Volume 12 - Issue 4, 2012 - CEUS in Non-Hepatic Applications

EFSUMB Recommendations on Contrast Enhanced Ultrasound (CEUS) Non-Hepatic Applications

Contrast-enhanced ultrasound (CEUS) is a revolutionary technique that greatly improves the diagnostic capabilities of conventional ultrasound. Due to its wide availability in Europe and its relatively low cost there has been exponentially increasing interest in the clinical applications of CEUS.

 

The first studies on the clinical use were published at the beginning of this century using Levovist® as contrast material (Bertolotto et al. 2000; Burns et al. 2000). Later, sulphur hexafluoride (Sono-Vue®) was marketed in Europe, opening the era of real time low mechanical index (MI) examinations.

 

Micro bubbles contrast agents registered in Europe are licensed only for cardiac, liver, breast and vascular applications (Sono-Vue®). Levovist® is also registered for vesi coureteric studies, but is practically no longer marketed, and is expected ultimately to be no longer available. Thus, lots of daily non-hepatic applications continue to be off-label and patients should be informed and must consent to the investigation.

 

Clinical Guidelines and Recommendations

The European Federation of Societies for Ultrasound in Medicine and Biology (EFSUMB) released the first CEUS guidelines focused mainly on liver applications in 2004 (Albrecht et al. 2004). The update of the clinical recommendations on liver and other organs was published in 2008(Claudon et al. 2008). During 2008, an evidence-based medicine guideline addressing diagnostic imaging of focal liver lesions was produced by the Italian Ministry of Health providing recommendations in keeping with those of the EFSUMB guidelines (Filice et al. 2011).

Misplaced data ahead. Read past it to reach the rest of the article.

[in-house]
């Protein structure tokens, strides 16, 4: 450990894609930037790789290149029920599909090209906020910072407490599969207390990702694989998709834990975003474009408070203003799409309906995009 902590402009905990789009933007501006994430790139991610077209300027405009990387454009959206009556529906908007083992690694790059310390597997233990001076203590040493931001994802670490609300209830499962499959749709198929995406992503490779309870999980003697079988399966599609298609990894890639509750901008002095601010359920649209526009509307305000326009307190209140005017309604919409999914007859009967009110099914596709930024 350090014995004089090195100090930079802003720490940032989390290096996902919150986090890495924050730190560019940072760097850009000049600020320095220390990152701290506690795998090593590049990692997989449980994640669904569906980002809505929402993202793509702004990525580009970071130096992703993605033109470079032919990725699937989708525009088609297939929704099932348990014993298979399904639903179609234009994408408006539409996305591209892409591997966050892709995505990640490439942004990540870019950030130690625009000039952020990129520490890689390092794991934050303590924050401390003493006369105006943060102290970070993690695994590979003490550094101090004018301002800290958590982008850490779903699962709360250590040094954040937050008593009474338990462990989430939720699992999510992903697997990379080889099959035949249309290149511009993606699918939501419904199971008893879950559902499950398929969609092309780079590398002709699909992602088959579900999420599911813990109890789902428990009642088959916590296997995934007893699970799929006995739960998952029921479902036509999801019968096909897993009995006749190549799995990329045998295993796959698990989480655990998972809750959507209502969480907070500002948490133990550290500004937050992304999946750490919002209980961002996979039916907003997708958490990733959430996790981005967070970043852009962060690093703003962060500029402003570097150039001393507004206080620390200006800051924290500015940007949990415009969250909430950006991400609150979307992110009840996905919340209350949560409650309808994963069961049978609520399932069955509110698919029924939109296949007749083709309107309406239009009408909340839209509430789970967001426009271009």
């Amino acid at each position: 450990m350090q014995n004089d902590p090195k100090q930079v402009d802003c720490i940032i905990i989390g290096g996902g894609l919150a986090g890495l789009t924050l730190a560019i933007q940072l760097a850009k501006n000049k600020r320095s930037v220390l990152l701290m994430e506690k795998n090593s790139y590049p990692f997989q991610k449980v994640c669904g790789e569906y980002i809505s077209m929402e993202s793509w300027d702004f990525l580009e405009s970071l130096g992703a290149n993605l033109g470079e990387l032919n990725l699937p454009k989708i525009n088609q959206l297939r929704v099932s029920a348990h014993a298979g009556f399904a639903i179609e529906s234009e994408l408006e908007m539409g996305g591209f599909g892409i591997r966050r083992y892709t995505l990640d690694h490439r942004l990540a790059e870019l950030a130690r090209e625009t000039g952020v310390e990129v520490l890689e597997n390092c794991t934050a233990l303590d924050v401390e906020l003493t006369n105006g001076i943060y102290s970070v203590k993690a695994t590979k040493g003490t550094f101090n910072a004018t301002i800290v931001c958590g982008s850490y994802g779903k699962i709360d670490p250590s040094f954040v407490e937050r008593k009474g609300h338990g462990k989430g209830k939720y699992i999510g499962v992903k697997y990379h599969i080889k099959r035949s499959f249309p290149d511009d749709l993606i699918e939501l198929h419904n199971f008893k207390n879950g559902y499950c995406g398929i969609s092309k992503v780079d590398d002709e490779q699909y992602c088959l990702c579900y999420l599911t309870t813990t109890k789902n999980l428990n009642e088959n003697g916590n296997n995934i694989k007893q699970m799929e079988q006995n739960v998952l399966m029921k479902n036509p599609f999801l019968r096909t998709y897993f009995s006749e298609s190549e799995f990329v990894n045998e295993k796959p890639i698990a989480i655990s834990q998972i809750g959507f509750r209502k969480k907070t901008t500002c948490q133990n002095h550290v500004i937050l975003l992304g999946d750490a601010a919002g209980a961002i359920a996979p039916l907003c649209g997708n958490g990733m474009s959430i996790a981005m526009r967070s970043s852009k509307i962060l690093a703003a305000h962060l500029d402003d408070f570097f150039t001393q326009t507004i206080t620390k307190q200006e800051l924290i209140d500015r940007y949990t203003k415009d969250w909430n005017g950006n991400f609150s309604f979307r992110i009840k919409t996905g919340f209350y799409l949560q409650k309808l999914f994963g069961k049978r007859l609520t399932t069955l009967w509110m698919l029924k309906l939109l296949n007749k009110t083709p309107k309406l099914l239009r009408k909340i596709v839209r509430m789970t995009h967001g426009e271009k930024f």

Following the rapid innovation and progression of a number of new CEUS applications and supportive scientific articles, EFSUMB decided to divide the update of the guidelines into non-hepatic and hepatic applications. The former have already been published (Piscaglia et al. 2012). The latter, prepared in conjunction with the World Federation of Societies for Ultrasound in Medicine and Biology (WFUMB), are expected by late 2012.

 

The clinical recommendations are based on comprehensive literature surveys and/or on expert committee reports

and/or on the views of a panel of expert authors, providing a recommendation level (RL) for each indication, at least for the non-hepatic document (Piscaglia et al. 2012), based on the levels of evidence provided by the Centre for Evidence- Based Medicine, Oxford, UK (Piscaglia et al. 2012).

 

General Considerations for Contrast Agents

CEUS has a number of distinct advantages over CT and MRI: it can be performed immediately, without any preliminary laboratory tests, and provides information in real time. Moreover, unlike contrast materials used in CT and MRI, micro bubbles are blood pool agents with a purely intravascular distribution (D’Onofrio et al. 2005). The small diameter of the micro bubbles (2.5 μm) allows their trans pulmonary expulsion, without any renal or hepatic excretion.Due to the excellent safety for patients their administration can be easily repeated. Intracavitary applications such as intra vesical administration can also be performed.

 

In general, micro bubble contrast agents are very safe with a low incidence of side effects, as they are not nephrotoxic and do not interact with the thyroid gland. Life-threatening anaphylactoid reactions have been reported with a rate of less than 0.002% (Piscaglia and Bolondi 2006; ter Haar 2009). However, they are not licensed in pregnancy and breastfeeding is a contraindication in some countries.

 

Some general recommendations are that resuscitation facilities should be available; caution should be exercised for off-label use in tissues/patients in which/whom damage to the microvasculature may have serious clinical implications (i.e. eye, brain, neonate and children); and caution should be exercised in patients with severe coronary artery disease and pulmonary hypertension.

 

CEUS studies are subject to the same limitations as other types of ultrasound. As a general rule, if the baseline ultrasound is very suboptimal, CEUS may be disappointing.